He also referred to the Bill of Rights which gives Americans the right to religious freedom and maintains that as long as others are not endangered , it becomes the personal business of those doing it regardless if others might “think it’s stupid.”
“Snakes are featured in other world religions, usually as a symbol of evil,” said Crofts, and he acknowledged that bites from poisonous snakes are often not fatal and that the book of Mark speaks also of drinking poisoning such as arsenic which is part of some religious ceremonies but is not widely practiced.
Crofts has questions as I’m sure most of us do. Have those who engage in the practice learned techniques for calming or stimulating the snakes? Are they searching for certainty in an uncertain world? Do they seek notoriety? What psychological need does this practice fulfill? How does it respond to the sociological needs of a community?
He concluded the practice can’t be explained away easily but something is driving it, and he “comes down on the side of religious and academic freedom unless acting on those ideas endangers others such as young children.”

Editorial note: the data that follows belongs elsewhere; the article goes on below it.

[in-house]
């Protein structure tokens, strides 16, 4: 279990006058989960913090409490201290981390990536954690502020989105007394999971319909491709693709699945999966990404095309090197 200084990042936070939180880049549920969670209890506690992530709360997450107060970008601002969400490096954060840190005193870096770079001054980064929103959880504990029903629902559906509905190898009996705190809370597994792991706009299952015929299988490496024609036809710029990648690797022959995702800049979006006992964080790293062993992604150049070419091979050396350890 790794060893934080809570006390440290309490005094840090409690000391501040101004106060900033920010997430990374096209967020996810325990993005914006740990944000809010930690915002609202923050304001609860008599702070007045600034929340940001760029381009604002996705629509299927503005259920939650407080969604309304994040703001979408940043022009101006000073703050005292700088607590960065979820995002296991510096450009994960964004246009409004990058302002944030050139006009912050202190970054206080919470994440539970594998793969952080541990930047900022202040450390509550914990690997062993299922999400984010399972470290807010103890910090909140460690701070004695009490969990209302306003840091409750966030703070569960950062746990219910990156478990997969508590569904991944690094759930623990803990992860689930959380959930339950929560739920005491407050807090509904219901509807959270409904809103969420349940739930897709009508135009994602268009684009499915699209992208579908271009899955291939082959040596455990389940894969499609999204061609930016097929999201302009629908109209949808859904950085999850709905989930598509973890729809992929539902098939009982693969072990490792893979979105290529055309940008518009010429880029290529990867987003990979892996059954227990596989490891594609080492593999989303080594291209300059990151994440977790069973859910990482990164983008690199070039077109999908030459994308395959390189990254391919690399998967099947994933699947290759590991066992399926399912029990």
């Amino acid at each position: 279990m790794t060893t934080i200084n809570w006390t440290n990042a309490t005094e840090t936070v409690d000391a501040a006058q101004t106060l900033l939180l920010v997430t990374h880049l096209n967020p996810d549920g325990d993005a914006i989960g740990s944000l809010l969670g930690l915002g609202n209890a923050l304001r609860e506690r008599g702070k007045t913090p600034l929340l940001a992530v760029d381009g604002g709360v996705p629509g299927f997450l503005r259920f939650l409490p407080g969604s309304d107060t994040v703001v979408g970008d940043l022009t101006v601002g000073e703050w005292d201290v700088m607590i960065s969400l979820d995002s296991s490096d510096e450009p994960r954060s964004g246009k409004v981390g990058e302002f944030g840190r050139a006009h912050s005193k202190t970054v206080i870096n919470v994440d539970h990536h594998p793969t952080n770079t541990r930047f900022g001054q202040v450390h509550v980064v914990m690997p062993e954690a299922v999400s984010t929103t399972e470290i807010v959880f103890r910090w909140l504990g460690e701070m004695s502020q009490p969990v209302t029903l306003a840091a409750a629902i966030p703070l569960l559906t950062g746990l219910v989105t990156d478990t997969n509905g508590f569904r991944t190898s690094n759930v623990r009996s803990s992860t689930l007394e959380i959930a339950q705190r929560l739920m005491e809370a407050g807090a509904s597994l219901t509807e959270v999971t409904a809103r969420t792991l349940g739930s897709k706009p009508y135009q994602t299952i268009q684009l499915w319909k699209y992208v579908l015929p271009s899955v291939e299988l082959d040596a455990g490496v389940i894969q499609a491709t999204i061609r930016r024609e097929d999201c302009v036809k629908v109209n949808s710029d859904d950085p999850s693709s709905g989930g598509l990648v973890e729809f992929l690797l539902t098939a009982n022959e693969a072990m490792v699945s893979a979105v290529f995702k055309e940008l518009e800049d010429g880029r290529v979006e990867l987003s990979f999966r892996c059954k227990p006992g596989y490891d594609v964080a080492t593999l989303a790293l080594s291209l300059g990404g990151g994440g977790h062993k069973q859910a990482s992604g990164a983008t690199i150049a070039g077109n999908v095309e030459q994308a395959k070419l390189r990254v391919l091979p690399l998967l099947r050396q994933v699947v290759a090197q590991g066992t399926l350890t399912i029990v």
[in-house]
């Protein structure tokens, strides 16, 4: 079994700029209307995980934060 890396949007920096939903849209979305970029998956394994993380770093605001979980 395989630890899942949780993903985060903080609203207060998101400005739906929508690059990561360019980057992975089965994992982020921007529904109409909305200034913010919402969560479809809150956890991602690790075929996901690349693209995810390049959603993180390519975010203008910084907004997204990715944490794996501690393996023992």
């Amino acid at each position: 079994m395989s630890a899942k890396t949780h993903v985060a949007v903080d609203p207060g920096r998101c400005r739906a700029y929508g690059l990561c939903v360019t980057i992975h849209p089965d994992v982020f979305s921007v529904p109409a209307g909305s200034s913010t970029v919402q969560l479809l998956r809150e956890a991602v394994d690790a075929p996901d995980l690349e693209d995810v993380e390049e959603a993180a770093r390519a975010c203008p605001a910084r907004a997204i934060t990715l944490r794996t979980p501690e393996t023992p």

My limited experience
As a child growing up in Cumberland, I never saw folks handling snakes, but my sister Frances did. When she was in first grade, she and her classmates ate lunch each day in the basement of a snake-handling church across the Cumberland River. The church is long gone as is the building that housed the first graders at the time at the intersection of 119 and Main Street in Cumberland. Additionally, returning from the Central Baptist Church one evening, she declares that in the Fairview Section of Cumberland, she looked into a house where a red light glowed and snakes were in the coffin of a deceased person.